STEVE PEOPLES

WASHINGTON (AP) -- President Joe Biden clinched the Democratic presidential nomination with decisive victories in Georgia and Mississippi on Tuesday, overcoming concerns about his leadership from within his own party as the 2024 presidential contest shifts to a general election rematch that many voters do not want.

Donald Trump, too, was on pace to secure his party’s nomination despite serious political and practical liabilities of his own. The Republican former president, a defendant in four felony cases, also won Georgia and Mississippi but was just shy of the threshold needed to clinch the GOP nomination with votes still being collected across Washington state and Hawaii.

Overall, Tuesday marked a crystallizing moment for a nation uneasy with its choices in 2024.

There is no longer any doubt that the fall general election will feature a rematch between two flawed and unpopular presidents. And that rematch - the first featuring two U.S. presidents since 1912 - will almost certainly deepen the nation’s searing political and cultural divides over the eight-month grind that lies ahead.

In a statement, Biden celebrated the nomination while casting Trump as a serious threat to democracy.

Trump, Biden said, “is running a campaign of resentment, revenge, and retribution that threatens the very idea of America.”

He continued, “I am honored that the broad coalition of voters representing the rich diversity of the Democratic Party across the country have put their faith in me once again to lead our party - and our country - in a moment when the threat Trump poses is greater than ever.”

On the eve of Tuesday's primaries, Trump acknowledged that Biden would be the Democratic nominee, even as he unleashed a new attack on the president's age.

"I assume he’s going to be the candidate," Trump said of Biden on CNBC. “I’m his only opponent other than life, life itself.”

Despite their tough talk, both Biden and Trump are grappling with glaring flaws.

Trump is facing 91 felony counts in four criminal cases involving his handling of classified documents and his attempt to overturn the 2020 election, among other alleged crimes. He’s also facing increasingly pointed questions about his policy plans and relationships with some of the world's most dangerous dictators.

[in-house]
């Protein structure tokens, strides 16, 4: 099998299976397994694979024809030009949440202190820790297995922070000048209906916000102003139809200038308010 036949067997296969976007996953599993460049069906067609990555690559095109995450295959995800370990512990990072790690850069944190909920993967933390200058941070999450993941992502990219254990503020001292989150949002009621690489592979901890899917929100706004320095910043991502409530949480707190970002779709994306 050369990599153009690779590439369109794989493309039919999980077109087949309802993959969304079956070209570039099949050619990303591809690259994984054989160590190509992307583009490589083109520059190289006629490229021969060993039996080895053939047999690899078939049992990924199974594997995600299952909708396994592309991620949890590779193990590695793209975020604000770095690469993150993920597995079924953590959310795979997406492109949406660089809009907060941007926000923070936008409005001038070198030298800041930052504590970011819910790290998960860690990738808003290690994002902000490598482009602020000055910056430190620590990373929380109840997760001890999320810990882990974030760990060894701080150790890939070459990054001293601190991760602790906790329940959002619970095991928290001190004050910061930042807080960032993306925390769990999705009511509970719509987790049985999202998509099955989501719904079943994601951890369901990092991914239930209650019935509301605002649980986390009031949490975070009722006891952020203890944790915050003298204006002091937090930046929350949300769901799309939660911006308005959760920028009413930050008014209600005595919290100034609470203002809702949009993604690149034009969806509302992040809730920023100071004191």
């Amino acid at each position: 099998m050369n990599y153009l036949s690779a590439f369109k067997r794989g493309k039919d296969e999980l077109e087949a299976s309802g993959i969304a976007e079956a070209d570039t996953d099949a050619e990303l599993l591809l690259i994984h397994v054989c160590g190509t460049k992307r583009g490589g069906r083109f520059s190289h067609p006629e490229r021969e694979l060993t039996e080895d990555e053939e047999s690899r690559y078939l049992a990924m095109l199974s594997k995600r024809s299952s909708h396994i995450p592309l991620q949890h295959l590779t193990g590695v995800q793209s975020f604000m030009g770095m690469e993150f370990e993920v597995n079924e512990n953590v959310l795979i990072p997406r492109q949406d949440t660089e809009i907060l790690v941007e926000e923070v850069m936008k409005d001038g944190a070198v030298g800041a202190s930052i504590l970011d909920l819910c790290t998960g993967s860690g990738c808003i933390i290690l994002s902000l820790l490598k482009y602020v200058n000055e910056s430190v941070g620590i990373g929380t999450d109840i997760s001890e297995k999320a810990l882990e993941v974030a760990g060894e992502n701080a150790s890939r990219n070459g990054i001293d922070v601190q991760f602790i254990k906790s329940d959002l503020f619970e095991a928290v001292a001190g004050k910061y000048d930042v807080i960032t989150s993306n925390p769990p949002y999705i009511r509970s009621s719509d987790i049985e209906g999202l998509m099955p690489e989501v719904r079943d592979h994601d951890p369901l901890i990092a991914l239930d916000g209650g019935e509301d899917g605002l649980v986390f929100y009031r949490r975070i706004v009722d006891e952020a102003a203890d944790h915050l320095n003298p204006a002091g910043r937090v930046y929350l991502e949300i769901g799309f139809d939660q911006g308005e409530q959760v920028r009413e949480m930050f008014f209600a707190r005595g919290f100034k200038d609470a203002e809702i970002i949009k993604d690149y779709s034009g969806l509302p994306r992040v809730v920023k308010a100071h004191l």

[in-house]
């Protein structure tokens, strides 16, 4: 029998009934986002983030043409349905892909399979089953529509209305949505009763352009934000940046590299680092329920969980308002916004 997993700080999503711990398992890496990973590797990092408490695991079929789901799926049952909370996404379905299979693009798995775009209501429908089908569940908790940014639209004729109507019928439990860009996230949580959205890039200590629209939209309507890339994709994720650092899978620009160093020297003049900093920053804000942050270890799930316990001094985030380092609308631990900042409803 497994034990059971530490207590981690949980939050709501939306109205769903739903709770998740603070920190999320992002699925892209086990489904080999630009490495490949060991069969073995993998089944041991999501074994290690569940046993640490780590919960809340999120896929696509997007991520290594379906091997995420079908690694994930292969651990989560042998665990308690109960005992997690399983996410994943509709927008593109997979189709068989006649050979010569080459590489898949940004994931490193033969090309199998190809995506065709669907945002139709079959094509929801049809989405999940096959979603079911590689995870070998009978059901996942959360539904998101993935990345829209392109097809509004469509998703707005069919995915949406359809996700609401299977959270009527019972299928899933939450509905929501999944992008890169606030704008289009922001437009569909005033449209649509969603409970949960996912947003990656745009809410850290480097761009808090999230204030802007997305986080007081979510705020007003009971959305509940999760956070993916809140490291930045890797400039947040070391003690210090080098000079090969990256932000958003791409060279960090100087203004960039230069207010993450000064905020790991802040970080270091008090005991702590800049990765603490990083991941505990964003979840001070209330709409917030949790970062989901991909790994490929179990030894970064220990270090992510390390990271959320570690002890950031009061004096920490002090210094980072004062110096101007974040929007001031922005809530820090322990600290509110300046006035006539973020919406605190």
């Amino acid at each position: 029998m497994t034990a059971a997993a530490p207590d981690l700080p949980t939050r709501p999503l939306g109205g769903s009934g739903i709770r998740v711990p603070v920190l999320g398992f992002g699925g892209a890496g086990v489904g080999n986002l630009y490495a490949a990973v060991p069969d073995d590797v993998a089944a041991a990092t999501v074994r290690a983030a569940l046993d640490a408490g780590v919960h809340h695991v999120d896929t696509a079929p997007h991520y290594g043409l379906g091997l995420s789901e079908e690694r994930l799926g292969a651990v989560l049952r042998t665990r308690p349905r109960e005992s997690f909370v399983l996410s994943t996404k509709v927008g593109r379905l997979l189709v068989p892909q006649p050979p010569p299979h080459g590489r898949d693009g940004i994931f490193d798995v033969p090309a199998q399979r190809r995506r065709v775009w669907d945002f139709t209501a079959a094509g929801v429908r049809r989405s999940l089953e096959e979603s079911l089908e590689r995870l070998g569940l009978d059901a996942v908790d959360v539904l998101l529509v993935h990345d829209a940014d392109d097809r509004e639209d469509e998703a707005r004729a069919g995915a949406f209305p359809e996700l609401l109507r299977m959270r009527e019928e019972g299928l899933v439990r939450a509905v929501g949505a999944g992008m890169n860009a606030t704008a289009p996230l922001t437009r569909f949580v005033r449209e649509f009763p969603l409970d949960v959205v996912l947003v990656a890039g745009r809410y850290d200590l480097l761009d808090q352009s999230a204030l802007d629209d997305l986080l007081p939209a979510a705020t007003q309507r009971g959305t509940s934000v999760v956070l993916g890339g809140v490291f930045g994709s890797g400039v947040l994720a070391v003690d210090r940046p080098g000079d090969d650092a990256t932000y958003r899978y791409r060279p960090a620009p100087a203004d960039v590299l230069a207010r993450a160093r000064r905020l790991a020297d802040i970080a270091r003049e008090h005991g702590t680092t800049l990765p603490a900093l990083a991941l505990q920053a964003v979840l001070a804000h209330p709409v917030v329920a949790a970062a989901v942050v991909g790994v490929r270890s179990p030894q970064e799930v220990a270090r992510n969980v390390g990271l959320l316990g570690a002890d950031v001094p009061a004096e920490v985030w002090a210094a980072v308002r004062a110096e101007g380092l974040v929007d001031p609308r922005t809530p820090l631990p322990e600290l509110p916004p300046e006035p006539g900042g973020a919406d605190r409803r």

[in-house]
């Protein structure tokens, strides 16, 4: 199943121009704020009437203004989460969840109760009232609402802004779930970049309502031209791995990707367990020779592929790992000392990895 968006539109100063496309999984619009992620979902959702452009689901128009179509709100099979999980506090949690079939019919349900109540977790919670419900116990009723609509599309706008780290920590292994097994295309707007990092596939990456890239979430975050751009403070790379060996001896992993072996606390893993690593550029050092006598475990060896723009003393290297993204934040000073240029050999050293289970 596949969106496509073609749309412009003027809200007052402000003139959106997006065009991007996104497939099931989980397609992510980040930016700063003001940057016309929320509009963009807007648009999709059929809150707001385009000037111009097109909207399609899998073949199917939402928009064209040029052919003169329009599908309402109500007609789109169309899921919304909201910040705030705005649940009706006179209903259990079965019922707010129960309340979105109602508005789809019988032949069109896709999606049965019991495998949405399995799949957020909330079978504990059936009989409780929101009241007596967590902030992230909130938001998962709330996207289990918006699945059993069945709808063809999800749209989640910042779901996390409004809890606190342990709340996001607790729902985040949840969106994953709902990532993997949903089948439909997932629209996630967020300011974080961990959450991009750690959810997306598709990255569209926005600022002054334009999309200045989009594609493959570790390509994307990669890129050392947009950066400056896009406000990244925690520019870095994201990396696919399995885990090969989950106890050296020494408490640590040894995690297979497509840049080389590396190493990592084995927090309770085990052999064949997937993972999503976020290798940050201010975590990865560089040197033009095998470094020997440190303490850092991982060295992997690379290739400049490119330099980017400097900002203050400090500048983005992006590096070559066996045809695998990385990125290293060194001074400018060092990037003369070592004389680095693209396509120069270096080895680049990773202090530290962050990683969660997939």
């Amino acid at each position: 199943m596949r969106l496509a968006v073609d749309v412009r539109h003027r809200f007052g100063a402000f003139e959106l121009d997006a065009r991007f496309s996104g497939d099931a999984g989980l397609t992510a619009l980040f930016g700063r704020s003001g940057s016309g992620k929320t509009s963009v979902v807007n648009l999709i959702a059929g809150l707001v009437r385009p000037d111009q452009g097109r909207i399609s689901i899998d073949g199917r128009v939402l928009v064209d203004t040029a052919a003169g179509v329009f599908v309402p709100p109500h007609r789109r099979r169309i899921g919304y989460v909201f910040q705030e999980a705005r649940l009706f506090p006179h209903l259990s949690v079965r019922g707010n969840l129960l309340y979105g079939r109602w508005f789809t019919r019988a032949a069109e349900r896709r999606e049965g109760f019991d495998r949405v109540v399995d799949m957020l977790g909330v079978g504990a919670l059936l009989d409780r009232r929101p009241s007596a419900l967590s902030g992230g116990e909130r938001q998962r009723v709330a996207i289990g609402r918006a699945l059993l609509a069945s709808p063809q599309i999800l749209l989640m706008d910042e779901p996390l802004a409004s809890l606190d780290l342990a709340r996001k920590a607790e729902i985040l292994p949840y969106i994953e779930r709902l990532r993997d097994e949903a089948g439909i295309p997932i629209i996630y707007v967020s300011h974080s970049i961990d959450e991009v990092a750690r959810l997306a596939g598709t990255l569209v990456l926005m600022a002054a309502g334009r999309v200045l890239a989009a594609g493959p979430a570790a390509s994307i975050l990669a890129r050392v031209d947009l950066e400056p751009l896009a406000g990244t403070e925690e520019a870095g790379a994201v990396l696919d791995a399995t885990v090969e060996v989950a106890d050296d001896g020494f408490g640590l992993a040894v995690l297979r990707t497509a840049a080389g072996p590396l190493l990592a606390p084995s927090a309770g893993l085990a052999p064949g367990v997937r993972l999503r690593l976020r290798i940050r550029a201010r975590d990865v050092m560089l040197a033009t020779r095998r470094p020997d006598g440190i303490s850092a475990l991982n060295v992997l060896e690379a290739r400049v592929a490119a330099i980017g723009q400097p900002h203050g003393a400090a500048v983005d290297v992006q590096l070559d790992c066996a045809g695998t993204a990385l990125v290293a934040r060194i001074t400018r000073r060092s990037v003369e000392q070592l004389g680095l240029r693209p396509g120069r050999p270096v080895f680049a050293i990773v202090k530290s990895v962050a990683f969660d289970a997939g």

The 81-year-old Biden is working to assure a skeptical electorate that he’s still physically and mentally able to thrive in the world’s most important job.

He’s also dealing with dissension within his party’s progressive base, which is furious that he hasn’t done more to stop Israel’s war against Hamas in Gaza. Last month in Michigan, a related protest “uncommitted” vote attracted more than 100,000 votes and actually secured two Democratic delegates.

Ahead of Tuesday's vote, a scattering of lawn signs across Seattle urged primary participants to vote “uncommitted" as well, with some signs reading: “Over 30,000 dead. Vote Ceasefire by Tuesday 3/12."

Moments after Bella Rivera, 26, dropped off their ballot at a drop box in Seattle, they said they hoped that by voting “uncommitted” that it would serve as a wakeup call for the Democratic party.

“If you really want our votes, if you want to win this election, you’re going to have to show a little bit more either support of Palestinian liberation - that’s something that’s very important to us - and ceasing funds to Israel,” said Rivera, a preschool teacher who uses they/them pronouns.

Meanwhile, Trump is on pace to win the number of delegates needed to clinch the GOP nomination.

He picked up an additional 11 delegates ahead of Tuesday’s primaries when the Texas Republican Party announced it was awarding all of the state's 161 delegates to the former president, based on results from last week's primary. The Texas GOP had been planning to award 11 delegates at the state party convention in May, but national party rules require the delegates to be awarded based on the presidential primary, which Trump won overwhelmingly.

That put Trump just 126 delegates short of the 1,215 needed to win the Republican nomination at the party’s national convention this summer. There are 161 Republican delegates at stake on Tuesday in Georgia, Mississippi, Washington state and Hawaii.

With a strong showing on Tuesday, Trump can sweep all the delegates in Georgia, Mississippi and Washington state. Hawaii allocates delegates proportionally so other candidates could win a few, even with a small share of the vote.

Not certain he will hit the mark, Trump’s campaign has not planned a big victory party like it did last week when hundreds packed his Mar-a-Lago club for a Super Tuesday celebration.

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Associated Press writers Hallie Golden in Seattle, Jeff Amy in Loganville, Georgia, Fatima Hussein in Manchester, New Hampshire, and Jill Colvin in New York contributed to this report.